3 replies [Last post]
Joined: 09/19/2011
Posts: 1
A question for all southern hunters...

Hello everyone! I'm doing a project for school about hunters (nothing to bash hunting, I'm just intrigued by it) and I was wondering if a few people could  give me a few responses to some questions I have. I've never been out hunting or held a gun in my life. This is one area which  I know very little about. I was hoping someone could enlighten me on the subject.

Why do you choose to hunt?
What's it like while your hunting?

What do you do with the body after you've killed your target?
How often do you hunt and which season is your favorite  to hunt in and why?

How long do  you normally go out for when you hunt?

What kind of emotions do you experience when hunting? Is there anything else you can compare it to?

Or if you want you can just describe to me what interests you about hunting and how you picked up this sport and describe how it impacts you life and feelings you have while hunting.

Thanks to anyone who can contribute some information to me!

Ca_Vermonster's picture
Grand Slam Challenge Winner!Moderator
Location: San Diego, CA
Joined: 07/27/2007
Posts: 5813
Welcome to the site! 

Welcome to the site!  Interesting questions.  Only one I think you need to correct is saying what do you do with the "body" :lol:  Sounds too human.  Maybe replace it with "animal". Wink

I am not a southern hunter, but I think any hunter across the country can answer these questions.

1) I hunt for relaxation, food, and comraderie.  There is an anticipation that goes along with being in the woods in which I can't explain.  "Buck fever" is a great thing.  It is like very few things in life.  As I said, it's very relaxing sitting in a tree, with nothing but the sounds of nature around you.  Watching the woods come alive at sunrise, or go to sleep at sunset.  Very peaceful, serene.

2) I will always eat what I shoot.  If I don't like to eat that animal, I don't believe in killing it.  Just my personal motto.  Therefore, when I kill an animal, it is cleaned (gutted), then skinned, deboned, sliced, wrapped, and frozen.  I will enjoy it year round.  Jerky, roasts, and steak fried wtih butter and onions. As for favorite season, I like them all, but archery deer season, most notably October, is the best.  There is something about being in the tree when the temperature is dropping, the leaves are changing, etc.  Lots of animals out trying to get ready for the long winter. Squirrels collecting nuts, birds with seeds, and so-on. How often?  Well, I hunt 4-5 times for archery deer, maybe one dove trip, a couple duck hunts every other year or so, 5 days of rifle season, and then I got 3-4 times for turkey in the spring.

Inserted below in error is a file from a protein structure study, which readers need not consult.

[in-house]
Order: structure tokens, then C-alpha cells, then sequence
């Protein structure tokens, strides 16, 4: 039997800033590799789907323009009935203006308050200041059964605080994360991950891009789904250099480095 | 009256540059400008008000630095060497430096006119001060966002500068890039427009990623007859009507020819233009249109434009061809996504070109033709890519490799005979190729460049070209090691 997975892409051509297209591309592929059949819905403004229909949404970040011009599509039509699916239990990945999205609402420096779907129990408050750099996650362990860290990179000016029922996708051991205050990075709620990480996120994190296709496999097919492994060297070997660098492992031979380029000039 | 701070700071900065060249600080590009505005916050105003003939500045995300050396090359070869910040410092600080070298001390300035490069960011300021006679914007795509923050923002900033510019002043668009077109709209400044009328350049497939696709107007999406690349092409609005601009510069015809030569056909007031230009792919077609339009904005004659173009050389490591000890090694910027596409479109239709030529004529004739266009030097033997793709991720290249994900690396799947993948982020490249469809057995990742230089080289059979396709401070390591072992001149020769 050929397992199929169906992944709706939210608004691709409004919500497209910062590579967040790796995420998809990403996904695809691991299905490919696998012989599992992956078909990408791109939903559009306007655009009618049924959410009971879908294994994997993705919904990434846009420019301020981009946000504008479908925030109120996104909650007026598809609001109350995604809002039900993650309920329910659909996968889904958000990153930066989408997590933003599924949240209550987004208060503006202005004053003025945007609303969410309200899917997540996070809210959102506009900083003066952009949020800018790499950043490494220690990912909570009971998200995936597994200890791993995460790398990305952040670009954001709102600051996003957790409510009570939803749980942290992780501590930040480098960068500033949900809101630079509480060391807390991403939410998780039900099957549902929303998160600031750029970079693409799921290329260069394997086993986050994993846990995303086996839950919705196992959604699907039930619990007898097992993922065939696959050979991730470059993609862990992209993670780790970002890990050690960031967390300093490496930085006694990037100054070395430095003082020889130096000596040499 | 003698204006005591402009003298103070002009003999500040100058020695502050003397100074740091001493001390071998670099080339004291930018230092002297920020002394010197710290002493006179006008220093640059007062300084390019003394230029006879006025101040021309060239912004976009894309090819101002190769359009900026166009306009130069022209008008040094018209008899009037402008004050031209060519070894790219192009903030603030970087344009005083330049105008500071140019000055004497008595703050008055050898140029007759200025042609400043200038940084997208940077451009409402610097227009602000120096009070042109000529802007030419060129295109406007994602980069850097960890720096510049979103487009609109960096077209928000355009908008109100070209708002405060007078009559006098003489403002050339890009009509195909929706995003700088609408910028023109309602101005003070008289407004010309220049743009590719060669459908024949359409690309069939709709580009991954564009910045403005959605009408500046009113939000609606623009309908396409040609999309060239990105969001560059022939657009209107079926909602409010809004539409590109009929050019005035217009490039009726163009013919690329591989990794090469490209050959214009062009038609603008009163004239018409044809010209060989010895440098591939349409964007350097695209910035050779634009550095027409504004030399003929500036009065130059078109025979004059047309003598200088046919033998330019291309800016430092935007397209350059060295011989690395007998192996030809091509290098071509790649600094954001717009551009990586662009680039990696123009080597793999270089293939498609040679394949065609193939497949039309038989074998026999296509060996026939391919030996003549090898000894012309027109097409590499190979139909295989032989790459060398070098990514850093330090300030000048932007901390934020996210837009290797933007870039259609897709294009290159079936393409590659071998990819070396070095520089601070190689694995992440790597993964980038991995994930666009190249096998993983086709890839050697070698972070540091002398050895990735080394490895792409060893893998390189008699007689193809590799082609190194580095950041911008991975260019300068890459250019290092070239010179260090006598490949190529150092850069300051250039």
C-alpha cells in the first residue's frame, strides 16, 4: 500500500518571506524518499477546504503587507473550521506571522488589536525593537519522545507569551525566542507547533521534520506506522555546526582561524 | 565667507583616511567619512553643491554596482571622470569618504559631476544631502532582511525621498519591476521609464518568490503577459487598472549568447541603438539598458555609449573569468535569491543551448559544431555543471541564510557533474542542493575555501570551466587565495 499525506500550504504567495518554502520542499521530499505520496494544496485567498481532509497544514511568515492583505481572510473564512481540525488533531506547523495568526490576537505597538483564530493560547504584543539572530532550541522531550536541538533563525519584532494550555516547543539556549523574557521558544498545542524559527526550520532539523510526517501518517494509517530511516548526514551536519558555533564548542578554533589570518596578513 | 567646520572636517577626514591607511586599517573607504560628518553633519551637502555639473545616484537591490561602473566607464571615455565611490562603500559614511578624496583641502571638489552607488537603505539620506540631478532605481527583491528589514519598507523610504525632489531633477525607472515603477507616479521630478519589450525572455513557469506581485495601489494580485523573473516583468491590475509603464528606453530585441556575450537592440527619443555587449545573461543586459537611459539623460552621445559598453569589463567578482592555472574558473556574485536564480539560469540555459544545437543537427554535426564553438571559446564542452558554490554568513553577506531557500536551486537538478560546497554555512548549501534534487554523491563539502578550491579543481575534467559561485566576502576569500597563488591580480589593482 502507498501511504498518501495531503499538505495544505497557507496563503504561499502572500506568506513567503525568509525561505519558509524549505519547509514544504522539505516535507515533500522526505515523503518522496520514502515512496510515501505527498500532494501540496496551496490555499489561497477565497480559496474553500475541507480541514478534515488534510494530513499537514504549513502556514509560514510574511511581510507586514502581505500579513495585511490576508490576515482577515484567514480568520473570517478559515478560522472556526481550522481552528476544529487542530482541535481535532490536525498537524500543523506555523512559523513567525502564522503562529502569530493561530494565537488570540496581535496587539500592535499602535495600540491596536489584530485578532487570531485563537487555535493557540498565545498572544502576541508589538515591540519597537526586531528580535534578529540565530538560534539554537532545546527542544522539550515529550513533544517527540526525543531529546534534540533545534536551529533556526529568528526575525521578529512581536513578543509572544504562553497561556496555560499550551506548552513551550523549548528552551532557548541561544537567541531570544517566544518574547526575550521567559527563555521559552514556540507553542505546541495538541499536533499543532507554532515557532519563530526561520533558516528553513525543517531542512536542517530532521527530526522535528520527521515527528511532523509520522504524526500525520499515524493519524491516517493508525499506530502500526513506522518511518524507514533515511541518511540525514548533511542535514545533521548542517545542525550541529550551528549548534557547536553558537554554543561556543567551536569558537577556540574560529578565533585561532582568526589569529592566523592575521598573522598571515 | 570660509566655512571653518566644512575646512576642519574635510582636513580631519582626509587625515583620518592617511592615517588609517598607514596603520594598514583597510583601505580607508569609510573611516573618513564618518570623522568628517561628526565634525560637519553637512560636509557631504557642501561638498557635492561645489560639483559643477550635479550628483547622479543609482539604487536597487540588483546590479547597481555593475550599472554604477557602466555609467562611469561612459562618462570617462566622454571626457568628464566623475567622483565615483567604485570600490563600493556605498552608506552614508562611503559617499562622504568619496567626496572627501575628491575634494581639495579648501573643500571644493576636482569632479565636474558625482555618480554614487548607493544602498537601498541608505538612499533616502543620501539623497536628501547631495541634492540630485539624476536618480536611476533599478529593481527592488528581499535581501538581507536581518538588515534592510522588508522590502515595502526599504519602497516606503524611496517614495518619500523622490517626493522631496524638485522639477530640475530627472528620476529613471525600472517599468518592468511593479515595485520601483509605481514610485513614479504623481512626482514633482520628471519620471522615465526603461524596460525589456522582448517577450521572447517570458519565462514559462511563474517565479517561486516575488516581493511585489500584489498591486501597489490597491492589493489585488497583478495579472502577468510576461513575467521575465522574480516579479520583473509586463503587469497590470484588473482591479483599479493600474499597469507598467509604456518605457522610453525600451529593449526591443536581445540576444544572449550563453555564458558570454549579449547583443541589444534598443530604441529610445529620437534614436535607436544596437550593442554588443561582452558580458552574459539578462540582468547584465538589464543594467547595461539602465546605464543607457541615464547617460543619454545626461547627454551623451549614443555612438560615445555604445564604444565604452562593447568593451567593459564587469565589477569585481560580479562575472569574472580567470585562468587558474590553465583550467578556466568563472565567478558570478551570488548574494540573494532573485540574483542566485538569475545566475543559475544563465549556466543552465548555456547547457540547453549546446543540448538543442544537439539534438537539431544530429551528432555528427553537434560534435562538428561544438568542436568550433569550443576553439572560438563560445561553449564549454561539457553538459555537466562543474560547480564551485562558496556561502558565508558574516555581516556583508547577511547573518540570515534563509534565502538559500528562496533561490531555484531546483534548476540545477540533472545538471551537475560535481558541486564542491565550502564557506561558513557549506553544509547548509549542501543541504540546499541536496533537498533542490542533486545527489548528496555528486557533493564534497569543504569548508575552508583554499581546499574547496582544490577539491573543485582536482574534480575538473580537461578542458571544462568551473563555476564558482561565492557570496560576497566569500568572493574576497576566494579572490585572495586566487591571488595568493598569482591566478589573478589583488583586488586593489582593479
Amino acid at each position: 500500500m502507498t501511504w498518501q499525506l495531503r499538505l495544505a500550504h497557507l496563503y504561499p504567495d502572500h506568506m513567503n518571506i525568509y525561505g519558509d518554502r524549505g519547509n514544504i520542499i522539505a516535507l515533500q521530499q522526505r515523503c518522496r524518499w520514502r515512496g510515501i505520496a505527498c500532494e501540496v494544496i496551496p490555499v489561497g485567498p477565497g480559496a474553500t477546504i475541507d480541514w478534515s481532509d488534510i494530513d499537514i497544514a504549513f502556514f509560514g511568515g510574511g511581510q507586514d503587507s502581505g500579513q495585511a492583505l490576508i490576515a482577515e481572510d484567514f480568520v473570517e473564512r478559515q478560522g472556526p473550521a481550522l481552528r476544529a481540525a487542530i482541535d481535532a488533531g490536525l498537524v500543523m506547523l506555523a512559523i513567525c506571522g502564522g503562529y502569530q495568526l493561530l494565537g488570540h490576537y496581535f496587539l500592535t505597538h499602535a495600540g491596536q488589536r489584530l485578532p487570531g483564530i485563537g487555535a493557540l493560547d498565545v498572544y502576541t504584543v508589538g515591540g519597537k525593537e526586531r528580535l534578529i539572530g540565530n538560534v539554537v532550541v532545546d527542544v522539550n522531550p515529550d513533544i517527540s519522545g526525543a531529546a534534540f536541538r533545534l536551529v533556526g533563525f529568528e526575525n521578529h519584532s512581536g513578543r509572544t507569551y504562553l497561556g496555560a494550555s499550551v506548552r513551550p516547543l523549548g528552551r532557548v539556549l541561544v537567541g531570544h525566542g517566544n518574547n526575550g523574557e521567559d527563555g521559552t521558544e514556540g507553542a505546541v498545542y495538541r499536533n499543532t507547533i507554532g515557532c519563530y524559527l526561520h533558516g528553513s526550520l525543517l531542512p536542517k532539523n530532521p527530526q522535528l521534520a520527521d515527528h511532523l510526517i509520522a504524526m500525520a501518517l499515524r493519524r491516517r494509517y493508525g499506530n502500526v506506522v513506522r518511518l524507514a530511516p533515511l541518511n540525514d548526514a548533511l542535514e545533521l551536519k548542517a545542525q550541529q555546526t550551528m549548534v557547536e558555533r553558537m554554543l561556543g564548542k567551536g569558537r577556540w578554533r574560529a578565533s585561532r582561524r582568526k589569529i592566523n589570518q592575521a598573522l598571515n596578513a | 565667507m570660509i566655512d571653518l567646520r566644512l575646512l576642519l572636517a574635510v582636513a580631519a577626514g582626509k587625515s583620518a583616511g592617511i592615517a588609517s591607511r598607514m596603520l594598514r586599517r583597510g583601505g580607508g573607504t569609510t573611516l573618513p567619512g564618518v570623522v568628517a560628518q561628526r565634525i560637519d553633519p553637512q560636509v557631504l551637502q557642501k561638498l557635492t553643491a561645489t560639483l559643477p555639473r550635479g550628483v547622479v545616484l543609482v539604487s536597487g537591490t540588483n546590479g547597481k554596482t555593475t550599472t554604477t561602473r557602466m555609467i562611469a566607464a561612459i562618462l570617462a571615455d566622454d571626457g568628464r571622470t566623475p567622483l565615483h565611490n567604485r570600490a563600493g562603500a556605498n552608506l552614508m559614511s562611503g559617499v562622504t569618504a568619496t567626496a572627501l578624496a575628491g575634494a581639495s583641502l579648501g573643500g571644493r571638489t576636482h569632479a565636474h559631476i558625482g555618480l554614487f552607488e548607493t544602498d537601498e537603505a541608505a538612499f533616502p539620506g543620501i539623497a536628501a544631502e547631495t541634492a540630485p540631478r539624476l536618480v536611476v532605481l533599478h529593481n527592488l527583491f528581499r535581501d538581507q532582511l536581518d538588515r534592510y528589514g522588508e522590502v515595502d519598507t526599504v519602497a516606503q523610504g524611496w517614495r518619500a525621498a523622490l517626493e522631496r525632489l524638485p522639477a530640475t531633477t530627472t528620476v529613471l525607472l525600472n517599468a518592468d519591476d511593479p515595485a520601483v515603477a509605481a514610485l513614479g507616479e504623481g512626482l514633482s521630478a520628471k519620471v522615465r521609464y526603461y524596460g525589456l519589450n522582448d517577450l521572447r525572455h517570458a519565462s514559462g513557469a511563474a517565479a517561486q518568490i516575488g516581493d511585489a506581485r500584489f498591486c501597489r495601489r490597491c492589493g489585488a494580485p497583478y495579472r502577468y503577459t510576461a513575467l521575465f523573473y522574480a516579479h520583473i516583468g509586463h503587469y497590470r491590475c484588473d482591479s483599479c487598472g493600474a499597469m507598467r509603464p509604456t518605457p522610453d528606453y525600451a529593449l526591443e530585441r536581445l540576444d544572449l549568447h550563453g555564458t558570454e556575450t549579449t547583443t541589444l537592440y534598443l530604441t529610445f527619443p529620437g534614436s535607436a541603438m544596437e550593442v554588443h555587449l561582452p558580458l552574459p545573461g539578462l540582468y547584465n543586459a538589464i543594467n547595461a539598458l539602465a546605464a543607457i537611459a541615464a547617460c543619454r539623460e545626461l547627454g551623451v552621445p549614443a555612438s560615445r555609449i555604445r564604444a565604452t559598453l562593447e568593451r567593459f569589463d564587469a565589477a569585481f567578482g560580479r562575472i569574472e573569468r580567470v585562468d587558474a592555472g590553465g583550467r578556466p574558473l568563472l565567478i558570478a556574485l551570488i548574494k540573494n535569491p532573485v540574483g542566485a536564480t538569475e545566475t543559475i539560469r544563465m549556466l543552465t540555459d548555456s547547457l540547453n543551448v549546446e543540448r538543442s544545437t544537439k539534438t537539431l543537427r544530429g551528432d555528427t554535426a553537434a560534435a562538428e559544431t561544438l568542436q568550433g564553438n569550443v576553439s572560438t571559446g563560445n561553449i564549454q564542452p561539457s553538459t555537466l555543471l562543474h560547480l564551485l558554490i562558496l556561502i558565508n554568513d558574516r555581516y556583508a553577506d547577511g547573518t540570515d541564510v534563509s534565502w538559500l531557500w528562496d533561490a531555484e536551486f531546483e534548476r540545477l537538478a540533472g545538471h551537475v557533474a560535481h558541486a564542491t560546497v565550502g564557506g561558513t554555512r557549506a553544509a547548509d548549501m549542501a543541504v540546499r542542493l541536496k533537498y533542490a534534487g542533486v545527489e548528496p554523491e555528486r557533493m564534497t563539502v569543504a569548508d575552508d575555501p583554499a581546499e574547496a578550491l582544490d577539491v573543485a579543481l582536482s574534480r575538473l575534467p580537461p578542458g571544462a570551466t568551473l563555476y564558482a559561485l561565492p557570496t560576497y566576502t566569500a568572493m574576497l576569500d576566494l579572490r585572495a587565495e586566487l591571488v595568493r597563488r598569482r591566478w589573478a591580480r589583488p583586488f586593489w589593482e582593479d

3) I am your average hunter that hits the woods for 3-4 hours at sunrise, and 3-4 hours at sunset. Emotions?  Well, as stated before, I am at peace, yet with a nervous anticipation.  I am happy almost all the time while in the woods.  Extreme exhilleration when I am able to harvest an animal. The only thing I compare with hunting is what I do for work. 

4) Hunting has always been in my family, both on my Mom's and Dad's side of the family.  I can remember going to deer camp when I was about 6 years old, going into the woods with Dad at about 7 or 8, and my first hunt for squirrel around 12.  Since then, it's been hundreds of trips into the woods with friends and family, and many solo trips.  It is truly a way of life.  My father and I are 3,000 miles apart, but we still call each other at the end of every day during the hunting season to see how each other did.  If I have a great hunt, he is the first one I want to tell.  Maybe soon it will be my son, when he gets old enough, but right now, it's still Dad.

Sorry for the long reply, but by asking this question, you have opened the door to a "passion", not just an activity.

chrisp's picture
Location: Central Florida
Joined: 02/07/2010
Posts: 282

Savvy....Welcome....VerMonster has hit the nail on everthing he has said,would'nt disagree with anything he has said.I'll just add this,not only is it a passion but it's a privilege,one that i wont put in jepordy.One that has been pass'd down (Heritage),and i see it slowly slip' away with 2day's kid's.Like VerMonster state'd i remember as a kid (7-12) go'n with my Pop's and sit'n in tree with him.There's a Bond there that will last a lifetime,and luckly we're still build'n that bond.It's not just the kill of the game,I tell ya what,if your so INTRIGUED you need to get with a hunter and go sit out there.You dont have to have a gun,just go watch nature do it's thing.Watch the sun come up or go down.Watch a sparrow hawk catch a dove in mid air.Watch a momma coon stand on her hind leg's to check the air for preditor's.Watch a doe stroll bye then go up to some bush's and bring out a spot'd fawn.Watch the ol kowyote slip'n around look'n for something to catch.Watch the bobcat slip bye with kitten's intow.Watch the whoop'n crane's come in and do their mate'n dance.Watch the elusive buck chase'n a hot doe.It's all BeuTful!...You just dont no what your a miss'n....Sure get'n what your after is great,but to watch all of this....PriceLess....Better than sit'n on front porch an watch'n traffic or on couch an watch'n football...If it hit's the ground you can count on it hit'n the septic tank,that mean's i ate it...Ha!....Now Savvy if your dew'n what you say your a dew'n....Go....Go Savvvy....

Location: Southern Virginia
Joined: 11/02/2007
Posts: 227
All the above seem correct.

All the above seem correct. For me, it gives a reason to get in the woods and enjoy the wildlife. If that "monster" buck does come by, it will just be the "icing on the cake".

Related Forum Threads You Might Like